Overland Park Discussions will continue to settle a multimillion dollar lawsuit accusing Nebraska of blocking construction of a low-level nuclear waste dump, members of the regional group suing the state said Friday.
Representatives of the other four states in the Central Interstate Low-Level Radioactive Waste Compact met for 2 1/2 hours behind closed doors in Overland Park before saying they had given their attorneys guidance in negotiations with Nebraska.
"We look forward to hearing from our counsel as soon as they have acted upon this," said compact chairwoman Laura Gilson.
Gilson, who represents Arkansas, declined afterward to say what that guidance is or anything about the negotiations.
"We have been listening to Nebraska and working in good faith and will continue to do so through our counsel," Gilson said.
The compact earlier rejected a settlement offer and said it would offer a counterproposal. Gilson would not comment on the status of any proposal or counterproposal.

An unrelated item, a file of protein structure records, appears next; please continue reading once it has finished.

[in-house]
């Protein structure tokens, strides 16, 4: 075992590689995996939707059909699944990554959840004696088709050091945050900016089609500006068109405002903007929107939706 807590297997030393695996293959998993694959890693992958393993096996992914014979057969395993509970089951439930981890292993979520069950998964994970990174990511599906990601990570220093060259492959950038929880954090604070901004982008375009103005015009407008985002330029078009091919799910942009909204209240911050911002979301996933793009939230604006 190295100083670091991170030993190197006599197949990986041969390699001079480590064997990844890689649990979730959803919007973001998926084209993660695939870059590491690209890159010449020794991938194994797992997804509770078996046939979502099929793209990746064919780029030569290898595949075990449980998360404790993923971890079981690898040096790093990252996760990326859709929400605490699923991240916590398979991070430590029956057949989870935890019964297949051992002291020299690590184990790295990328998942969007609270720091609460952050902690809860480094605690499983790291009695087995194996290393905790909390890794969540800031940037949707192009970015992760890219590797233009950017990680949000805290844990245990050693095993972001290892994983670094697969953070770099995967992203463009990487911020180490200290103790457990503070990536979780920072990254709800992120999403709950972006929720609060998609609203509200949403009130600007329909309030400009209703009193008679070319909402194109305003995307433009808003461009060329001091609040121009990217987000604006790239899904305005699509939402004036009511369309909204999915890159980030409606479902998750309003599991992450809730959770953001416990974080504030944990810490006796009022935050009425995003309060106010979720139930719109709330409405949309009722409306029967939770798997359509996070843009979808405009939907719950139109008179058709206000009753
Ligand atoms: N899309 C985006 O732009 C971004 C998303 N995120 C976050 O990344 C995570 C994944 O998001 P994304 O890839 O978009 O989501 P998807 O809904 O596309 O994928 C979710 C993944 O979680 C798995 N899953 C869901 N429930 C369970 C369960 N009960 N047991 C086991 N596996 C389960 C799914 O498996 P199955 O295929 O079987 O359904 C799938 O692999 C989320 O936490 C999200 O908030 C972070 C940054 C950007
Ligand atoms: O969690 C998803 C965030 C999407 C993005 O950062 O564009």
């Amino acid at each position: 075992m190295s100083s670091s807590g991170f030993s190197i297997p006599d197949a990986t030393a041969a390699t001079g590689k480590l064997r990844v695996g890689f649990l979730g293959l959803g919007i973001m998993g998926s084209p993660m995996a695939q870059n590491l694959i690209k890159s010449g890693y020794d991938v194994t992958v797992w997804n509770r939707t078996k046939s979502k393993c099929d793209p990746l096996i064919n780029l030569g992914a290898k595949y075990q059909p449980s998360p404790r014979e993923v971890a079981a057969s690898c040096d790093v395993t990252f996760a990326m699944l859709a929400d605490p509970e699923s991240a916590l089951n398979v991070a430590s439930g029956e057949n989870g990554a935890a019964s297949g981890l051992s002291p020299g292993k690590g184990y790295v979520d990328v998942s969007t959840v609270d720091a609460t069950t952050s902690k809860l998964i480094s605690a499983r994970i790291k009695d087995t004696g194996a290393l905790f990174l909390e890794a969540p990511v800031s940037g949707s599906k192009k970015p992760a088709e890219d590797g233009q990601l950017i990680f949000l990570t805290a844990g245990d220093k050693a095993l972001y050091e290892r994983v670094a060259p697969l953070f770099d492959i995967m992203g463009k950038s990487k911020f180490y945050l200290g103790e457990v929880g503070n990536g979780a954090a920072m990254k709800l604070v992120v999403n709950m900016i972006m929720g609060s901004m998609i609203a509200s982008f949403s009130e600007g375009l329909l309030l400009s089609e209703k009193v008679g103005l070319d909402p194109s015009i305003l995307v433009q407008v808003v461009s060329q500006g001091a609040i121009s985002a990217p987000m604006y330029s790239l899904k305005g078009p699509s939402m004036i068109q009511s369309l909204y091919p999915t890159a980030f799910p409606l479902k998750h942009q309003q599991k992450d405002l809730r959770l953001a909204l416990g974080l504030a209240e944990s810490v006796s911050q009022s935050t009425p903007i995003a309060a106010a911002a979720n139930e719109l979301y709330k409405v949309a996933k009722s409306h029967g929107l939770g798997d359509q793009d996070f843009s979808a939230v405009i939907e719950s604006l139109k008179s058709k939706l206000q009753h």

"I'm not free to discuss anything," she said. "That's a matter for our counsel to handle."
Kansas compact representative Jim O'Connell said in an interview that he felt Nebraska officials were working in good faith with the commission.
Nebraska Gov. Mike Johanns and Atty. Gen. Jon Bruning both have been responsible and responsive toward discussions about a possible settlement, O'Connell said.
A spokeswoman for Bruning declined to comment Friday on the status of any settlement.
Nebraska has been ordered by a federal judge to pay $151 million to the compact, which also includes Oklahoma and Louisiana. The judge said Nebraska acted in bad faith in 1998 when it denied an application to build a waste dump.
The dump was to take waste from the compact states.
Nebraksa leaders have been trying to reach an out-of-court settlement. At the same time, Nebraska has appealed U.S. District Judge Richard Kopf's decision to the U.S. Supreme Court.
The compact has until Aug. 19 to respond to that appeal.
The goal of the compact remains to find a place to take the waste, O'Connell said.
Johanns also has approached Texas about storing nuclear waste from the compact states there.
If that is a workable solution, it should be pursued, O'Connell said.